#NationalPenicillinAllergyDay Increases Awareness of Penicillin Allergy For Second Year

Health organizations across the U.S. are recognizing September 28th
as National Penicillin Allergy Day to educate the public on
the allergy and emphasize the effects of wide-spread antibiotic use

ROUND ROCK, Texas–(BUSINESS WIRE)–#NPAD2018–September 28, 2018 is recognized by several states and health
organizations as the second-annual National Penicillin Allergy Day, a
national awareness day to help spread the word and educate the community
on penicillin allergies and testing. This date holds significance in the
medical industry and antibiotic community as the date Alexander Fleming
discovered penicillin, the world’s first antibiotic, in 1928.

Penicillin allergy is one of the most frequently reported allergies;
however, nine out of 10 patients reporting a penicillin
allergy are not truly allergic,1 which can lead to higher use
of broad-spectrum antibiotics and an increased risk of adverse events
for patients2. Inaccurately labeling patients as penicillin
allergic is, therefore, recognized as a significant public health
problem—and it is important for patients and providers to know the facts
about penicillin allergies to help combat the rise of antibiotic
resistance.

“We are eager to continue spreading critical awareness around penicillin
allergies with the second annual National Penicillin Allergy Day,” said
Jorge Alderete, President ALK, Inc. “Together we can assist communities
in educating patients, healthcare providers and others on the importance
of proper diagnosis, the facts about penicillin allergy prevalence, and
the risks associated with an unverified diagnosis. With proper diagnosis
and hospital antibiotic stewardship efforts, health providers and
patients can reduce the use of alternative antibiotics. These
alternative antibiotics, when used unnecessarily, can lead to higher
treatment costs and stronger antibiotic drug resistance.”

Several national organizations have joined efforts to help educate and
bring awareness to penicillin allergy and the importance of testing.

“It’s vital that doctors understand the importance of confirming
penicillin allergy, but it’s even more critical that those who carry the
label be tested by an allergist or other healthcare provider trained in
allergy testing to be sure,” said allergist Bradley Chipps, MD,
president of the American College of Allergy, Asthma and Immunology. “An
allergist or other healthcare provider can work with a patient to find
out if they are truly allergic and determine the best medications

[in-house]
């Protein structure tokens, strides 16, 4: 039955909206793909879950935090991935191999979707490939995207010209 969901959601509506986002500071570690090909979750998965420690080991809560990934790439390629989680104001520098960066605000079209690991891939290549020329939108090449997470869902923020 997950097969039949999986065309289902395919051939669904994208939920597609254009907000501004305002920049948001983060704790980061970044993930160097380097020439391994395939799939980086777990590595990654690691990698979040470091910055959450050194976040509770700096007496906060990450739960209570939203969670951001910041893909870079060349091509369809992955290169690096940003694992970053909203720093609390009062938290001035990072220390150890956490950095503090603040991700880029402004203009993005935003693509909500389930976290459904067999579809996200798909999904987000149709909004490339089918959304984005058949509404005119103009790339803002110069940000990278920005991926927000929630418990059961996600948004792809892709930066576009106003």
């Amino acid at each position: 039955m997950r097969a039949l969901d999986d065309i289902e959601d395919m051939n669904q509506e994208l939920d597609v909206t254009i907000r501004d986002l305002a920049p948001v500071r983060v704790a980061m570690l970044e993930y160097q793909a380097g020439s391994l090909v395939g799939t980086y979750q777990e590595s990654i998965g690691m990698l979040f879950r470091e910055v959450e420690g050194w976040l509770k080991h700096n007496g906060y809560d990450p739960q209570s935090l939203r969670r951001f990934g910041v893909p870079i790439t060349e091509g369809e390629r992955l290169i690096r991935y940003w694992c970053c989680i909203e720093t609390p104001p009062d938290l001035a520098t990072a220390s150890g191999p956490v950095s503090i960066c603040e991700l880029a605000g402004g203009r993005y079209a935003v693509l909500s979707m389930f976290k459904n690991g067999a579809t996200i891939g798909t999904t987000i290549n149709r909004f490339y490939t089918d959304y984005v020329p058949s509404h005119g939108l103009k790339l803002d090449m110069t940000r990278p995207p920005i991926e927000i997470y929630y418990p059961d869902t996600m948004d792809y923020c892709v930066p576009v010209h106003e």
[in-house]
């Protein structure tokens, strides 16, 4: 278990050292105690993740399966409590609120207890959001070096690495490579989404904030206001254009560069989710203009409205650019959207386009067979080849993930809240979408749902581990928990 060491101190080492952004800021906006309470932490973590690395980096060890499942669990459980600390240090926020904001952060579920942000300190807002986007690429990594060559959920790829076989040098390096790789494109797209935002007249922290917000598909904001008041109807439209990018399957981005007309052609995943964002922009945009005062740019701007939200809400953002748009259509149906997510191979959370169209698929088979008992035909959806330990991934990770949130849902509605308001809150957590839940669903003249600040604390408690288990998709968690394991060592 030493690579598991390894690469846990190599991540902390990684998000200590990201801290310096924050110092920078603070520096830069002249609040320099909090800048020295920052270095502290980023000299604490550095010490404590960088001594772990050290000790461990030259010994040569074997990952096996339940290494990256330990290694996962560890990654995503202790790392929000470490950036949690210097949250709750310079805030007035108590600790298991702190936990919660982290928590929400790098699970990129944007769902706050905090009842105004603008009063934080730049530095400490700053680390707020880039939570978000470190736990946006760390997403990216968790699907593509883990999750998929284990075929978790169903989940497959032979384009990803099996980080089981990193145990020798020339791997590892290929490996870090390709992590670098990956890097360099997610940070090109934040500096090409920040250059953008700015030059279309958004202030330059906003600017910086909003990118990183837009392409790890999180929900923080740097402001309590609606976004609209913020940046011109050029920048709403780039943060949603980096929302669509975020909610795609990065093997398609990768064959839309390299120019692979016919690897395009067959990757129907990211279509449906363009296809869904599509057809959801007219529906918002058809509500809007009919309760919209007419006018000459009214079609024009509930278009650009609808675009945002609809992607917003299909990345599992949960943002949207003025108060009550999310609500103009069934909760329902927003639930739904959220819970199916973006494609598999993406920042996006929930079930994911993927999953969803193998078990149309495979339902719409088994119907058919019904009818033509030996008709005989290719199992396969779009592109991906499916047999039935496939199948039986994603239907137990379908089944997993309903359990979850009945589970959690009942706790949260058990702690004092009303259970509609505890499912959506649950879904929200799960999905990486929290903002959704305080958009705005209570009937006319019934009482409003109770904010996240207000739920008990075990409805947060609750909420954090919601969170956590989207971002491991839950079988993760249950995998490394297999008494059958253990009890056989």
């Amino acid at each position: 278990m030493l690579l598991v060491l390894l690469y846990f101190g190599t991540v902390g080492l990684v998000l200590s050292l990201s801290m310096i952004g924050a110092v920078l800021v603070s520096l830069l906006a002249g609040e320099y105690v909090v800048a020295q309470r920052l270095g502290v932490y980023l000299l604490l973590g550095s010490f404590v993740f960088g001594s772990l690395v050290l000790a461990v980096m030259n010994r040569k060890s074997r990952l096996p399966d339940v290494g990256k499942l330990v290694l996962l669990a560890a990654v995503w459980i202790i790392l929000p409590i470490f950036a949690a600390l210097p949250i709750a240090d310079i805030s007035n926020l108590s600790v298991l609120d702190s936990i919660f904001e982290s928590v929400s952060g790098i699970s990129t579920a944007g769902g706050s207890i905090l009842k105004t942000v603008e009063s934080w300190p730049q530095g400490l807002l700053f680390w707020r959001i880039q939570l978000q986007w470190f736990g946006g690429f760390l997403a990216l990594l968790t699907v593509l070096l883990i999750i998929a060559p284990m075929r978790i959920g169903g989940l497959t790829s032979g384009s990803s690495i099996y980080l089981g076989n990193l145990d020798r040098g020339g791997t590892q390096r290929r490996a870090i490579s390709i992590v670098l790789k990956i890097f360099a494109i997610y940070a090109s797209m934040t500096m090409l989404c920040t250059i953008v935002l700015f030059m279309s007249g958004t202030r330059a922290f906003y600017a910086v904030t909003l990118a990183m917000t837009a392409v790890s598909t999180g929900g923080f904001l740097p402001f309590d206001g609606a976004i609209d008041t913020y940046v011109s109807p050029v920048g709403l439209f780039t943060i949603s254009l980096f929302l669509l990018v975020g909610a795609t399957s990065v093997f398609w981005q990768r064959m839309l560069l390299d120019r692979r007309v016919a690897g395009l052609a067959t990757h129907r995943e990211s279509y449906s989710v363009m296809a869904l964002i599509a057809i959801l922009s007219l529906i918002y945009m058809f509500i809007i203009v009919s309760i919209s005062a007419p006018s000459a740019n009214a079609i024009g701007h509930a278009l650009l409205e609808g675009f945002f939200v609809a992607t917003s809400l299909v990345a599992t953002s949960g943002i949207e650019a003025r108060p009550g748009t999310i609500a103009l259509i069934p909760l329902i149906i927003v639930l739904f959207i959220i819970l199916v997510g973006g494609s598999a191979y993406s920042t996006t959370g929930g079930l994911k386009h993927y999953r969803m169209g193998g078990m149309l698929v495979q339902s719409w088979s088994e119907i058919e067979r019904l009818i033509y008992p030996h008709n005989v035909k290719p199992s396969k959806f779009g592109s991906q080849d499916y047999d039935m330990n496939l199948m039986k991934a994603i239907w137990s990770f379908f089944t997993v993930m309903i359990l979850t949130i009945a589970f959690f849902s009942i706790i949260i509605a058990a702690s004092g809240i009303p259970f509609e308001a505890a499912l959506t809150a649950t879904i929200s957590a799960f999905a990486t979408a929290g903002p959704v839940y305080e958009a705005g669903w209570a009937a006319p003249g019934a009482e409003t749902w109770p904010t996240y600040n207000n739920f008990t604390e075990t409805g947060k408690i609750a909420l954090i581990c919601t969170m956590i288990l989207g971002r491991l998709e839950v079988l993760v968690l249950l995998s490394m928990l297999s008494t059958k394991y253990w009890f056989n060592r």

available for treatment. Patients who are found not allergic will be
able to use medications that are safer, often more effective, and less
expensive.”

“Many studies establish that the majority of individuals labeled as
penicillin allergic actually are not truly allergic to penicillin (and
other members of this family of antibiotics). There are proven methods
to rule out penicillin allergy and doing so in these individuals would
allow optimizing the choice of antibiotics among those who are
demonstrated not to be allergic. This day is a great way to spread the
word, help ensure that patients have access to the safest possible
antibiotic and work to address the increasing emergence of antibiotic
resistance,” said Dr. Robert Wood, MD FAAAAI, President of the American
Academy of Allergy, Asthma & Immunology.

If interested in receiving penicillin skin testing or administering it
in your facility, a healthcare provider trained in penicillin allergy
assessment can discuss the risks and benefits of testing.

“Our organization has seen a variety of positive changes in patient care
since implementing our antibiotic stewardship program,” said Dr. Bruce
Jones, Pharm.D.,BCPS, of St. Joseph’s Hospital “We have found that more
than half of our patients claiming to have a penicillin allergy were
classified as “unknown” as to whether they truly had the allergy. Thanks
to our program and increased testing, we have been able to educate our
patients and staff, decrease patients’ length of stay in our facility,
and save roughly $315 per every de-labeled patient.”

To learn more about National Penicillin Allergy Day and take action in
your community, visit us at www.nationalpenicillinallergyday.com.

1. Macy, E., & Contreras, R. (2014). Health care use and serious
infection prevalence associated with penicillin “allergy” in
hospitalized patients: a cohort study. Journal of Allergy and
Clinical Immunology
133(3), 790-796.
2.
Blumenthal, Kimberly. Fortune Favors the Bold: Give a Beta-Lactam!
Clinical infectious Diseases Advance Access. 2016 July.

Contacts

MERGE Atlanta
Katelyn Lewis, 770-576-2543
klewis@mergeworld.com